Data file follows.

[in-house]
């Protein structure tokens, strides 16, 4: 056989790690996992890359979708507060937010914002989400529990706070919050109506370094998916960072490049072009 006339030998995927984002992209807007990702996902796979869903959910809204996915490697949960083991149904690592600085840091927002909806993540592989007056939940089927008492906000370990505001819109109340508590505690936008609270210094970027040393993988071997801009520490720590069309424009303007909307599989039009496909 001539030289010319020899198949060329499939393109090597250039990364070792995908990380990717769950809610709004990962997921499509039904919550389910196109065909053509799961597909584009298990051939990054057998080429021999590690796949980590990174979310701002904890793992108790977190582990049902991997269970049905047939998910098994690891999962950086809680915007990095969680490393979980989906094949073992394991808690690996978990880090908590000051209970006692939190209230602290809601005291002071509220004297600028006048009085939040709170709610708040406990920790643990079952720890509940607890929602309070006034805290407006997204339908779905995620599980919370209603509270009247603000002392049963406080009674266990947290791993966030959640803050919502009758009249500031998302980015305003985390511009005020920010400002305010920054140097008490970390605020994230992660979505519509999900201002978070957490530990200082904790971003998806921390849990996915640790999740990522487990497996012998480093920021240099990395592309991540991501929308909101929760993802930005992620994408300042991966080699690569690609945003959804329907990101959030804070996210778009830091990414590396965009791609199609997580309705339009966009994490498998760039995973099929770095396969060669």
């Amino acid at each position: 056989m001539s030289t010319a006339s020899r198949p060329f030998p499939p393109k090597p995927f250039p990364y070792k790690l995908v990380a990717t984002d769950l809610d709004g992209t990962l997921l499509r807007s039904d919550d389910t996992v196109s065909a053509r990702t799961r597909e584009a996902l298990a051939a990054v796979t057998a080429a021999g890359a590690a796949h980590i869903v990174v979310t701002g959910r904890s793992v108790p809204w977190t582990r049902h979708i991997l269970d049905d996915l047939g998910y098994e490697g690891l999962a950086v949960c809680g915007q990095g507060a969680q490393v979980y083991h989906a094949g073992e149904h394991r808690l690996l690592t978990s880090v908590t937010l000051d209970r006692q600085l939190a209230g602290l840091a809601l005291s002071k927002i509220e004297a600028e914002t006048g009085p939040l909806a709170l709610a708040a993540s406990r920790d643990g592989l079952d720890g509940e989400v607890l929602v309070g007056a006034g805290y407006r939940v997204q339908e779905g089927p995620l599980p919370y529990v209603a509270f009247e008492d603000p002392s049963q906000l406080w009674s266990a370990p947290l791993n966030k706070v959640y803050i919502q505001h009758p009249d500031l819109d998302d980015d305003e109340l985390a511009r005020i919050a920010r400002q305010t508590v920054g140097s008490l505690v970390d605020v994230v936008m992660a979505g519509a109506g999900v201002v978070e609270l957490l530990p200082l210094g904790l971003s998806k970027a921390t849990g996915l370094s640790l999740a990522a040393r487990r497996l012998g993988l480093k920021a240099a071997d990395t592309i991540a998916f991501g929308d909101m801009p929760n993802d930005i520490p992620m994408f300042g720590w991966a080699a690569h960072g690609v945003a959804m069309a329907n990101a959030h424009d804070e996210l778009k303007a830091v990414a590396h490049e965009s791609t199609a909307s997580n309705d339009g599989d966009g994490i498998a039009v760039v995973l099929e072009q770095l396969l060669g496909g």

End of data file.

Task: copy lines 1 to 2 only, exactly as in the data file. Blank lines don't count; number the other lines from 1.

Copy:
[in-house]
């Protein structure tokens, strides 16, 4: 056989790690996992890359979708507060937010914002989400529990706070919050109506370094998916960072490049072009 006339030998995927984002992209807007990702996902796979869903959910809204996915490697949960083991149904690592600085840091927002909806993540592989007056939940089927008492906000370990505001819109109340508590505690936008609270210094970027040393993988071997801009520490720590069309424009303007909307599989039009496909 001539030289010319020899198949060329499939393109090597250039990364070792995908990380990717769950809610709004990962997921499509039904919550389910196109065909053509799961597909584009298990051939990054057998080429021999590690796949980590990174979310701002904890793992108790977190582990049902991997269970049905047939998910098994690891999962950086809680915007990095969680490393979980989906094949073992394991808690690996978990880090908590000051209970006692939190209230602290809601005291002071509220004297600028006048009085939040709170709610708040406990920790643990079952720890509940607890929602309070006034805290407006997204339908779905995620599980919370209603509270009247603000002392049963406080009674266990947290791993966030959640803050919502009758009249500031998302980015305003985390511009005020920010400002305010920054140097008490970390605020994230992660979505519509999900201002978070957490530990200082904790971003998806921390849990996915640790999740990522487990497996012998480093920021240099990395592309991540991501929308909101929760993802930005992620994408300042991966080699690569690609945003959804329907990101959030804070996210778009830091990414590396965009791609199609997580309705339009966009994490498998760039995973099929770095396969060669």